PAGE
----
Role Models- Literary and otherwise

Last week I read an interesting post on growing up:  http://apracticalwedding.com/2011/11/reclaiming-wife-on-goals-growing-up/.  There was a lot of truth in the post

  •  the lost feeling of having no goals- ” For me, the darkest, scariest times in my adulthood have been when I had no  idea what I wanted, not when I had no idea how to get what I wanted.”
  • the idea of marriage as a catalyst for creating the life you want-  “… choosing a  life together made me serious about consciously choosing, well, a  life.”
  • Why marriage serves as a place to have a conversation for growing up-  “…you can be a grown up without being married, but you can’t be married without  being a grown up”;   “And recently commenter Edelweiss emailed me and said, ‘read an archived post  yesterday because one of you brilliantly connected it to one of the grad posts.  Being lazy, I tried searching for the words ‘growing up.’ I got a bijillion  results. I’m sure you’ve all already realized you’re really talking  about growing up here through the common ritual that marks  adulthood. But it was the first time I realized concretely that people love the Reclaiming  Wife posts and Meg’s  personal updates and the comment threads not just because it relates to  being a healthy partner in a marriage, but because our generation doesn’t have a  cultural script to follow for all the periods of life where we are expected to  redefine ourselves.’”

The post also described how Meg (the blog writer at A Practical Wedding) read a blog during her 20s of a person 5-years older than herself as a way to have a role model for figuring out what she wanted in life, which was how she discovered Mondo Beyondo and Life Lists (to do lists with wild crazy dreams that you think aren’t possible but that you make happen.) I realized that was why I’ve always read blogs. A lot of the time I read blogs of people whose lives are completely different from my own( people I don’t necessarily know in real life) as a way to consider their life choices and values and to make sure I’m thinking about mine.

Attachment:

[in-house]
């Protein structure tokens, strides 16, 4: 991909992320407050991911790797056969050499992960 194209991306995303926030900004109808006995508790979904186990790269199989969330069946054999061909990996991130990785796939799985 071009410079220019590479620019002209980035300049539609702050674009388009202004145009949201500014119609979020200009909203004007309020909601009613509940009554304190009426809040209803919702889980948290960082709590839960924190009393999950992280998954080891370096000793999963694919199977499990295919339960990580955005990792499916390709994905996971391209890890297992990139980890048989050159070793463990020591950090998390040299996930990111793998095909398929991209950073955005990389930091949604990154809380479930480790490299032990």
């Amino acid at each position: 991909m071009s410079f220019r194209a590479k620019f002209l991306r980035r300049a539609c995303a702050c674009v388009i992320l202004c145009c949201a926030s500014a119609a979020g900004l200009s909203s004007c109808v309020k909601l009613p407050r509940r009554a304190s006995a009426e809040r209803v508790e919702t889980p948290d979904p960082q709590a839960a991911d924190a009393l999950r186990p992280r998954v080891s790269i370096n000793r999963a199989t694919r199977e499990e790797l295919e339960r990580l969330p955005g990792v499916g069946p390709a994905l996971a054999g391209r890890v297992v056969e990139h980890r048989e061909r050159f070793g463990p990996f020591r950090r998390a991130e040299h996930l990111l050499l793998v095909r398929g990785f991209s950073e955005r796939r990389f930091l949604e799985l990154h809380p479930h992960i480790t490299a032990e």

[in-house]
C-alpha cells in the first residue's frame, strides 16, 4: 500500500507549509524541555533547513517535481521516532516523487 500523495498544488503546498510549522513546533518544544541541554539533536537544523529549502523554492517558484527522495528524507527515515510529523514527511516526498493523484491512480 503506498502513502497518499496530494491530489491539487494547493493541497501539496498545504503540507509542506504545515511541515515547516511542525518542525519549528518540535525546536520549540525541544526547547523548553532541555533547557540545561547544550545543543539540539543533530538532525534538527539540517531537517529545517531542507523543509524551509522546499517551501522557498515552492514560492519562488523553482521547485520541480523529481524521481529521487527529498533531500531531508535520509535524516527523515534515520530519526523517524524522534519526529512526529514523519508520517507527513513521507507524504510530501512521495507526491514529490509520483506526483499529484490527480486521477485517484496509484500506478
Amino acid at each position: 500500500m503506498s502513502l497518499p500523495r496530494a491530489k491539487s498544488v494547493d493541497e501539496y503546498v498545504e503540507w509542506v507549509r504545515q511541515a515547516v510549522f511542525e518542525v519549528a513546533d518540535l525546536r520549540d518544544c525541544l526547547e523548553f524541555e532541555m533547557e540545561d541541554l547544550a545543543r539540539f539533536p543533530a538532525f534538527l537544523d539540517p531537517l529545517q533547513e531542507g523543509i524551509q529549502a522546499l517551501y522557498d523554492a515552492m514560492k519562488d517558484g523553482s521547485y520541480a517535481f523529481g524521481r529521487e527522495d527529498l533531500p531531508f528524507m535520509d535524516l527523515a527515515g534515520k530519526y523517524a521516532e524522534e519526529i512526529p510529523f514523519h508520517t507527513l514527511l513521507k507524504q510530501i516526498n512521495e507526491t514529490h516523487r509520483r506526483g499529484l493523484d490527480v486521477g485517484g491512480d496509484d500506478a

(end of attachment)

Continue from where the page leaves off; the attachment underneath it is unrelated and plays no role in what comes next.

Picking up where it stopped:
I also realized that for me, before I read blogs for a framework to think about my life choices, that I did it with books. Specifically my life role model has always been Anne (Shirley) Blythe from L.M. Montgomery’s Anne Series (there’s seven books starting with Anne of Green Gables, I’ve read them all multiple time.)  My ideas about friendship, education, dating, college, marriage and parenthood have all been influenced by reading about Anne’s life and choices.

Did you have a role model growing up in real life or in books? Do you have one now?

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2 thoughts on “Role Models- Literary and otherwise

  1. Laura Ingalls Wilder is a great role model, when you know everything she went through in her life, including after she was married. Crossing the country in a covered wagon, nearly starving do death one winter, the loss of an infant child, the near death of her husband, publishing her first book at age 65, etc etc. Christians also have a “cultural script” in the Bible, or maybe you could say it’s a script that trascends all cultures.

  2. Pingback: Dreams and Making God Laugh | I Saw The Life

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